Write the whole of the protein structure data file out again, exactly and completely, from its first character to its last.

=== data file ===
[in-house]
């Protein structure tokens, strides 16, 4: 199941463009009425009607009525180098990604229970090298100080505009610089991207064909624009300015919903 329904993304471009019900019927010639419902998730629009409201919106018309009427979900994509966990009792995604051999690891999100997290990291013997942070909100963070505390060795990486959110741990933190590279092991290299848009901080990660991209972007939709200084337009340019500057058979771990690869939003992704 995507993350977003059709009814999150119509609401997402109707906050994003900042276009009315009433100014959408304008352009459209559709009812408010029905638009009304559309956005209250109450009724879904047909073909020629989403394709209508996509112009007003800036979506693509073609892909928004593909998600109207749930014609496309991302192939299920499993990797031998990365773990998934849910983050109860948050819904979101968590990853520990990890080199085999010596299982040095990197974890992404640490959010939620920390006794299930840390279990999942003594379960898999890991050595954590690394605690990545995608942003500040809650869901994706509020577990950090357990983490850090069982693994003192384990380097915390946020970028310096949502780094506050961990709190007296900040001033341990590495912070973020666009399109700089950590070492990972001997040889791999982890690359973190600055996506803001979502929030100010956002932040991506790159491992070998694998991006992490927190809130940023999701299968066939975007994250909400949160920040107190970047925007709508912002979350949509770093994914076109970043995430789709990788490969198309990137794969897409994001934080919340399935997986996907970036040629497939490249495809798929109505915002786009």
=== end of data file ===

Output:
[in-house]
């Protein structure tokens, strides 16, 4: 199941463009009425009607009525180098990604229970090298100080505009610089991207064909624009300015919903 329904993304471009019900019927010639419902998730629009409201919106018309009427979900994509966990009792995604051999690891999100997290990291013997942070909100963070505390060795990486959110741990933190590279092991290299848009901080990660991209972007939709200084337009340019500057058979771990690869939003992704 995507993350977003059709009814999150119509609401997402109707906050994003900042276009009315009433100014959408304008352009459209559709009812408010029905638009009304559309956005209250109450009724879904047909073909020629989403394709209508996509112009007003800036979506693509073609892909928004593909998600109207749930014609496309991302192939299920499993990797031998990365773990998934849910983050109860948050819904979101968590990853520990990890080199085999010596299982040095990197974890992404640490959010939620920390006794299930840390279990999942003594379960898999890991050595954590690394605690990545995608942003500040809650869901994706509020577990950090357990983490850090069982693994003192384990380097915390946020970028310096949502780094506050961990709190007296900040001033341990590495912070973020666009399109700089950590070492990972001997040889791999982890690359973190600055996506803001979502929030100010956002932040991506790159491992070998694998991006992490927190809130940023999701299968066939975007994250909400949160920040107190970047925007709508912002979350949509770093994914076109970043995430789709990788490969198309990137794969897409994001934080919340399935997986996907970036040629497939490249495809798929109505915002786009």